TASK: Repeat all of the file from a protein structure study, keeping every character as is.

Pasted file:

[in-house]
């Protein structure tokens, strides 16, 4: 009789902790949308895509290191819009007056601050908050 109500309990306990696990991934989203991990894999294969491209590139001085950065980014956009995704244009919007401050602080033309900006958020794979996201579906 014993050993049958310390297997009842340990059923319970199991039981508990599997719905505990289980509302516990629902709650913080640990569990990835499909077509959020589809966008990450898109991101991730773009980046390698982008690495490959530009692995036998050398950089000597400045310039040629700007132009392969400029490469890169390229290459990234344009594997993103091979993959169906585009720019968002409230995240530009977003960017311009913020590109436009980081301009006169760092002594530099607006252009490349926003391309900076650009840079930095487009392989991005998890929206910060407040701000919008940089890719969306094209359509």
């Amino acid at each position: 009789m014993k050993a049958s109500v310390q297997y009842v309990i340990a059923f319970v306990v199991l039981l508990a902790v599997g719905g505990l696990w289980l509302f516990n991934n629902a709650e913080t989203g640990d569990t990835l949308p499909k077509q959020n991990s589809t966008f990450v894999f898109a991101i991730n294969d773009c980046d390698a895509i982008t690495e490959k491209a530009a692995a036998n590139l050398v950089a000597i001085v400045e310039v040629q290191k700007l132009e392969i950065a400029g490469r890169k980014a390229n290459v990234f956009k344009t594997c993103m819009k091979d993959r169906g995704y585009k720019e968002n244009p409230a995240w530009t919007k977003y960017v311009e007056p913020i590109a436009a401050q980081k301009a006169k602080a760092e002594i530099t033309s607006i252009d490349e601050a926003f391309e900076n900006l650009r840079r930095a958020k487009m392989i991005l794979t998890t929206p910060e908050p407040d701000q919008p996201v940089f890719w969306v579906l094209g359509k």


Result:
[in-house]
């Protein structure tokens, strides 16, 4: 009789902790949308895509290191819009007056601050908050 109500309990306990696990991934989203991990894999294969491209590139001085950065980014956009995704244009919007401050602080033309900006958020794979996201579906 014993050993049958310390297997009842340990059923319970199991039981508990599997719905505990289980509302516990629902709650913080640990569990990835499909077509959020589809966008990450898109991101991730773009980046390698982008690495490959530009692995036998050398950089000597400045310039040629700007132009392969400029490469890169390229290459990234344009594997993103091979993959169906585009720019968002409230995240530009977003960017311009913020590109436009980081301009006169760092002594530099607006252009490349926003391309900076650009840079930095487009392989991005998890929206910060407040701000919008940089890719969306094209359509």
């Amino acid at each position: 009789m014993k050993a049958s109500v310390q297997y009842v309990i340990a059923f319970v306990v199991l039981l508990a902790v599997g719905g505990l696990w289980l509302f516990n991934n629902a709650e913080t989203g640990d569990t990835l949308p499909k077509q959020n991990s589809t966008f990450v894999f898109a991101i991730n294969d773009c980046d390698a895509i982008t690495e490959k491209a530009a692995a036998n590139l050398v950089a000597i001085v400045e310039v040629q290191k700007l132009e392969i950065a400029g490469r890169k980014a390229n290459v990234f956009k344009t594997c993103m819009k091979d993959r169906g995704y585009k720019e968002n244009p409230a995240w530009t919007k977003y960017v311009e007056p913020i590109a436009a401050q980081k301009a006169k602080a760092e002594i530099t033309s607006i252009d490349e601050a926003f391309e900076n900006l650009r840079r930095a958020k487009m392989i991005l794979t998890t929206p910060e908050p407040d701000q919008p996201v940089f890719w969306v579906l094209g359509k």